DePol retired in 1978 and left New York City for Park Ridge, New Jersey. In John DePol and the Typophiles, A Memoir and Record of Friendships, Catherine Tyler Brody writes, “The joy and freedom of this so–called retirement brought forth an almost miraculous creativity and energy.” Retirement heralded a personal renaissance for DePol, a period of unprecedented accomplishment, experimentation, collaboration and influence. He now had the freedom to direct the boundless energy, which perhaps was his most distinctive trait, in whatever direction he pleased. He made new prints, editioned blocks he’d engraved decades earlier in Germany, France and Ireland, strengthened and renewed old friendships with printers such as John Anderson, and reached out to yet another generation of emerging printers and artists, as well as book–lovers, bibliophilic organizations, printing historians and rare book librarians for whom he became a dear friend, mentor, drinking companion and a treasured link to a golden age. During this period, John became involved in the printmaking workshops,exhibitions and conferences organized by James Fraser, Librarian at Fairleigh Dickinson University in Madison, New Jersey. In the 1990s, DePol organized a series of workshops at Bowne & Co, Stationers, a part of the Southstreet Seaport Museum, and collaborated with their master printer, Barbara Henry on several books and prints, for which Rutgers possesses documentation. Writing in 2000, Cathy Baker notes that in the twenty years between 1979 and 1998, DePol nearly doubled the output of books and ephemera he’d illustrated in the previous twenty-nine years, between 1950 and 1978. “And these numbers do not include numerous press marks, The Typophiles meeting keepsakes, or the images cut for pattern papers.”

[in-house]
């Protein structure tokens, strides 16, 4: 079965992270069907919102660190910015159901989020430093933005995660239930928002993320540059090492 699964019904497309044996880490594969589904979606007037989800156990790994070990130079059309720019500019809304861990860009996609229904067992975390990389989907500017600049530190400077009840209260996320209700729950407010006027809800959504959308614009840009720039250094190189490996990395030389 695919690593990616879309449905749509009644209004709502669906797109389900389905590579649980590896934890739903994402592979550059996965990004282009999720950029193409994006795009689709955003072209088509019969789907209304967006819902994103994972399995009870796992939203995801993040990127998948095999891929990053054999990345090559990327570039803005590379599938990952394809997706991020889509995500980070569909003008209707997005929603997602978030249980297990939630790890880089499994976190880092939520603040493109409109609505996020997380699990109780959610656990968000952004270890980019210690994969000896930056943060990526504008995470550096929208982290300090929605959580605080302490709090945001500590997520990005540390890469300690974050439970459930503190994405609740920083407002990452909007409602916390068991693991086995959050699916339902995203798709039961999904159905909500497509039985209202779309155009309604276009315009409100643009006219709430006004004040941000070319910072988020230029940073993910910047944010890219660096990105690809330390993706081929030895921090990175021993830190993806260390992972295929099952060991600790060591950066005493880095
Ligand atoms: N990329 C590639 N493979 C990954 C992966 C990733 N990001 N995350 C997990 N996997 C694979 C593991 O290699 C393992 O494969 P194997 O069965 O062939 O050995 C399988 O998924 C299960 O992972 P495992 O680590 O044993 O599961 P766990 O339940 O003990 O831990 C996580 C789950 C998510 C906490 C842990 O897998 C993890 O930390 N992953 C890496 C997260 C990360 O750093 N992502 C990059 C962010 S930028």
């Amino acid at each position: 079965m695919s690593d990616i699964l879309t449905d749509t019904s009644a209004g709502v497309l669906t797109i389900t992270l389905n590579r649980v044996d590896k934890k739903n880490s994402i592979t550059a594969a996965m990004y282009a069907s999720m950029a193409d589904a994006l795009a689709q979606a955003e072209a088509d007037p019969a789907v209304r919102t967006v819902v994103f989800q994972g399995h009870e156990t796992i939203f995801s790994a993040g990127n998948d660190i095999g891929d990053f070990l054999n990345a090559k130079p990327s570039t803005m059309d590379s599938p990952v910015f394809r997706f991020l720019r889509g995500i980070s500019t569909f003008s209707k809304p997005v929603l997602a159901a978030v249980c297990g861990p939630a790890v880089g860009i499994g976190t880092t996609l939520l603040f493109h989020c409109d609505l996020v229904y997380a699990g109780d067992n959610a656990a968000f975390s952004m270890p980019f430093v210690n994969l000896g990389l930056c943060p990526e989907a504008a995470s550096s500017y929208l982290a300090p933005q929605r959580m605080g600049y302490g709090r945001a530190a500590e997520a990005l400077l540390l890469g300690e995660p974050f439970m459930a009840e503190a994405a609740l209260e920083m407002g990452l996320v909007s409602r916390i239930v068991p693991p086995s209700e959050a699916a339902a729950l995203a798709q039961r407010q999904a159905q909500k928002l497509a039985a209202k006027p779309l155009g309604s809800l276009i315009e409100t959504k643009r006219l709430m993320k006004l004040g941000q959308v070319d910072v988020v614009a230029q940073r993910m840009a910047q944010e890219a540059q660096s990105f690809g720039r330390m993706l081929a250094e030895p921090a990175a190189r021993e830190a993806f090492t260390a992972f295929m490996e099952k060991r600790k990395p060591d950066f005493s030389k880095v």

His work is part of the permanent collections of libraries and museums throughout the United States and abroad, including the Metropolitan Museum of Art, the New York Public Library, the Library of Congress, and the Bodleian Library, University of Oxford, Georgetown University and the University of Delaware. DePol’s work has been the focus of numerous exhibitions, at Bowne & Co., Stationers, of the South Street Seaport Museum, Fairleigh Dickinson University, Bucknell University, Syracuse University, Juniata University, and Rutgers University. DePol was the subject of a major exhibition at The University of Delaware shortly before his death in 2004.
John DePol has been honored for his work by his colleagues. He was named an Associate of the National Academy of Design in 1954 and in 1980 to the New York Printers Wall of Fame.
- Guide to the John DePol Collection
- Michael Joseph and Catherine Carey
- Language of description note
- Finding aid is written in English.
- Special Collections and University Archives, Rutgers University received an operating support grant from the New Jersey Historical Commission, a division of the Department of State.
Part of the New Brunswick Special Collections Repository